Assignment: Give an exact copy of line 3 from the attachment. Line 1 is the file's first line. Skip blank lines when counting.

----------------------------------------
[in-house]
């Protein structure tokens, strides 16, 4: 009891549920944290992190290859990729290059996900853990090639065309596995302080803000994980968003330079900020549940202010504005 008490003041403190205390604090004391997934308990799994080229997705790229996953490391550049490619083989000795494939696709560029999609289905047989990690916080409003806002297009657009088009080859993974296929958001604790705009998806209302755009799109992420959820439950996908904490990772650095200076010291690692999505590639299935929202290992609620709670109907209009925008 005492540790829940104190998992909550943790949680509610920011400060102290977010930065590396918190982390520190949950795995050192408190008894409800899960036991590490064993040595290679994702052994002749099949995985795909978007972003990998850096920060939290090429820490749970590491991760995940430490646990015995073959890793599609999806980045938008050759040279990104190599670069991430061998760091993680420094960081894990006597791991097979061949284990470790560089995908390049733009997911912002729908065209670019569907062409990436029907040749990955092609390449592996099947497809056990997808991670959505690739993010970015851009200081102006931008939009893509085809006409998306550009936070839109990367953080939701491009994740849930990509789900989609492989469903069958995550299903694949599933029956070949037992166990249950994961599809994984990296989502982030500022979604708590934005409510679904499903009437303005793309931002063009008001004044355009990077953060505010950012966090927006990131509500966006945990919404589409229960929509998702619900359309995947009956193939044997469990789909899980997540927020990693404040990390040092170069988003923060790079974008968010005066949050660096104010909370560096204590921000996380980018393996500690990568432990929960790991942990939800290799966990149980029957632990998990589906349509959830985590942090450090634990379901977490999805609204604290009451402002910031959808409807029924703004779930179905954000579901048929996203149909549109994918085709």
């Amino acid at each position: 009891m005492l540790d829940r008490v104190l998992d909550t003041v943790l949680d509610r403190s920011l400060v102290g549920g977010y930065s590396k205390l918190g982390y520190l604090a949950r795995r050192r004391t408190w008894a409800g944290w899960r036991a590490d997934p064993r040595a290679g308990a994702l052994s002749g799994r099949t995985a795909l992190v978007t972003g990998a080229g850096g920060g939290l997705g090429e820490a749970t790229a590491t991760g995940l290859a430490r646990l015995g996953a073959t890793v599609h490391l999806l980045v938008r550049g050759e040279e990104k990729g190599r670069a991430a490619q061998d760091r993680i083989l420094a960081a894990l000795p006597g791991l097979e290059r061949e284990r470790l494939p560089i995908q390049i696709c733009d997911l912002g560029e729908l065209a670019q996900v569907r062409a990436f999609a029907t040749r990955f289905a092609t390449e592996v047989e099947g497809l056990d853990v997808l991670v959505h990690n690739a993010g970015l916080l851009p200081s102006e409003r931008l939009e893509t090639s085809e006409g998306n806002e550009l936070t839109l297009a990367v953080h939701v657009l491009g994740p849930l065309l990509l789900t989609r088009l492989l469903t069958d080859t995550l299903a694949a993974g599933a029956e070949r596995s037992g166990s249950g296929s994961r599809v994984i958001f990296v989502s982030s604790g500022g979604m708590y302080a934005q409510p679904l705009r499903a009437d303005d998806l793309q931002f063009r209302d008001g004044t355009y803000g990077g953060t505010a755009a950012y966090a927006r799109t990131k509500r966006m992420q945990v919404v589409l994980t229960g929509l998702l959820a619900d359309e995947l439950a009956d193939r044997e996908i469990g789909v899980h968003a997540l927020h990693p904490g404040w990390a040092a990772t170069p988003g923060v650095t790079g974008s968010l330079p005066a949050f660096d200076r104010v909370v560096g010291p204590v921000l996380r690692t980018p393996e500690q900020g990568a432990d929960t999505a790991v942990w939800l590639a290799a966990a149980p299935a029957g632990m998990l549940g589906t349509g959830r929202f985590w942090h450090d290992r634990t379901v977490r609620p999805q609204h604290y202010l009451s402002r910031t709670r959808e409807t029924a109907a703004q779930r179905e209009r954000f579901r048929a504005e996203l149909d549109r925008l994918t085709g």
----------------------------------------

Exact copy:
């Amino acid at each position: 009891m005492l540790d829940r008490v104190l998992d909550t003041v943790l949680d509610r403190s920011l400060v102290g549920g977010y930065s590396k205390l918190g982390y520190l604090a949950r795995r050192r004391t408190w008894a409800g944290w899960r036991a590490d997934p064993r040595a290679g308990a994702l052994s002749g799994r099949t995985a795909l992190v978007t972003g990998a080229g850096g920060g939290l997705g090429e820490a749970t790229a590491t991760g995940l290859a430490r646990l015995g996953a073959t890793v599609h490391l999806l980045v938008r550049g050759e040279e990104k990729g190599r670069a991430a490619q061998d760091r993680i083989l420094a960081a894990l000795p006597g791991l097979e290059r061949e284990r470790l494939p560089i995908q390049i696709c733009d997911l912002g560029e729908l065209a670019q996900v569907r062409a990436f999609a029907t040749r990955f289905a092609t390449e592996v047989e099947g497809l056990d853990v997808l991670v959505h990690n690739a993010g970015l916080l851009p200081s102006e409003r931008l939009e893509t090639s085809e006409g998306n806002e550009l936070t839109l297009a990367v953080h939701v657009l491009g994740p849930l065309l990509l789900t989609r088009l492989l469903t069958d080859t995550l299903a694949a993974g599933a029956e070949r596995s037992g166990s249950g296929s994961r599809v994984i958001f990296v989502s982030s604790g500022g979604m708590y302080a934005q409510p679904l705009r499903a009437d303005d998806l793309q931002f063009r209302d008001g004044t355009y803000g990077g953060t505010a755009a950012y966090a927006r799109t990131k509500r966006m992420q945990v919404v589409l994980t229960g929509l998702l959820a619900d359309e995947l439950a009956d193939r044997e996908i469990g789909v899980h968003a997540l927020h990693p904490g404040w990390a040092a990772t170069p988003g923060v650095t790079g974008s968010l330079p005066a949050f660096d200076r104010v909370v560096g010291p204590v921000l996380r690692t980018p393996e500690q900020g990568a432990d929960t999505a790991v942990w939800l590639a290799a966990a149980p299935a029957g632990m998990l549940g589906t349509g959830r929202f985590w942090h450090d290992r634990t379901v977490r609620p999805q609204h604290y202010l009451s402002r910031t709670r959808e409807t029924a109907a703004q779930r179905e209009r954000f579901r048929a504005e996203l149909d549109r925008l994918t085709g």